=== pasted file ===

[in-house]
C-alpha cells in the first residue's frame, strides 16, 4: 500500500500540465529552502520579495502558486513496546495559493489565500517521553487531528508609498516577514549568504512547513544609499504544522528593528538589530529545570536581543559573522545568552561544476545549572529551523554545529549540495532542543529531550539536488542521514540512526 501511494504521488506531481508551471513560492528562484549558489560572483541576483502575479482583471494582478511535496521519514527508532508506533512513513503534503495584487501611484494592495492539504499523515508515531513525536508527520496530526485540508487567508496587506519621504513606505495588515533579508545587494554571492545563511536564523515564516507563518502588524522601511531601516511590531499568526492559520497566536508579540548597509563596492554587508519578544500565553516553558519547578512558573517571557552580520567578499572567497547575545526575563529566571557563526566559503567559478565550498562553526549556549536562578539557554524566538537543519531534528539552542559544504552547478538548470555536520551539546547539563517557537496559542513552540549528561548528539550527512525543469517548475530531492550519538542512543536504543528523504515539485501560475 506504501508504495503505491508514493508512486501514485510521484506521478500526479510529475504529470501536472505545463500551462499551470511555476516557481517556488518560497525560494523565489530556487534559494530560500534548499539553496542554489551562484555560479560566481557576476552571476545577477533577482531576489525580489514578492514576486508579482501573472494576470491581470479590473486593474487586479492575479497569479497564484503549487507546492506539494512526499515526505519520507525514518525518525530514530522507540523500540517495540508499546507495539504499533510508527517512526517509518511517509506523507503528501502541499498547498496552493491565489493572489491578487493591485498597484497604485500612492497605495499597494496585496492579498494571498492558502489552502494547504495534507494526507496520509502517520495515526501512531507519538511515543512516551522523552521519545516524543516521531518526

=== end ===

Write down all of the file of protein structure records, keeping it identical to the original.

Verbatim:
[in-house]
C-alpha cells in the first residue's frame, strides 16, 4: 500500500500540465529552502520579495502558486513496546495559493489565500517521553487531528508609498516577514549568504512547513544609499504544522528593528538589530529545570536581543559573522545568552561544476545549572529551523554545529549540495532542543529531550539536488542521514540512526 501511494504521488506531481508551471513560492528562484549558489560572483541576483502575479482583471494582478511535496521519514527508532508506533512513513503534503495584487501611484494592495492539504499523515508515531513525536508527520496530526485540508487567508496587506519621504513606505495588515533579508545587494554571492545563511536564523515564516507563518502588524522601511531601516511590531499568526492559520497566536508579540548597509563596492554587508519578544500565553516553558519547578512558573517571557552580520567578499572567497547575545526575563529566571557563526566559503567559478565550498562553526549556549536562578539557554524566538537543519531534528539552542559544504552547478538548470555536520551539546547539563517557537496559542513552540549528561548528539550527512525543469517548475530531492550519538542512543536504543528523504515539485501560475 506504501508504495503505491508514493508512486501514485510521484506521478500526479510529475504529470501536472505545463500551462499551470511555476516557481517556488518560497525560494523565489530556487534559494530560500534548499539553496542554489551562484555560479560566481557576476552571476545577477533577482531576489525580489514578492514576486508579482501573472494576470491581470479590473486593474487586479492575479497569479497564484503549487507546492506539494512526499515526505519520507525514518525518525530514530522507540523500540517495540508499546507495539504499533510508527517512526517509518511517509506523507503528501502541499498547498496552493491565489493572489491578487493591485498597484497604485500612492497605495499597494496585496492579498494571498492558502489552502494547504495534507494526507496520509502517520495515526501512531507519538511515543512516551522523552521519545516524543516521531518526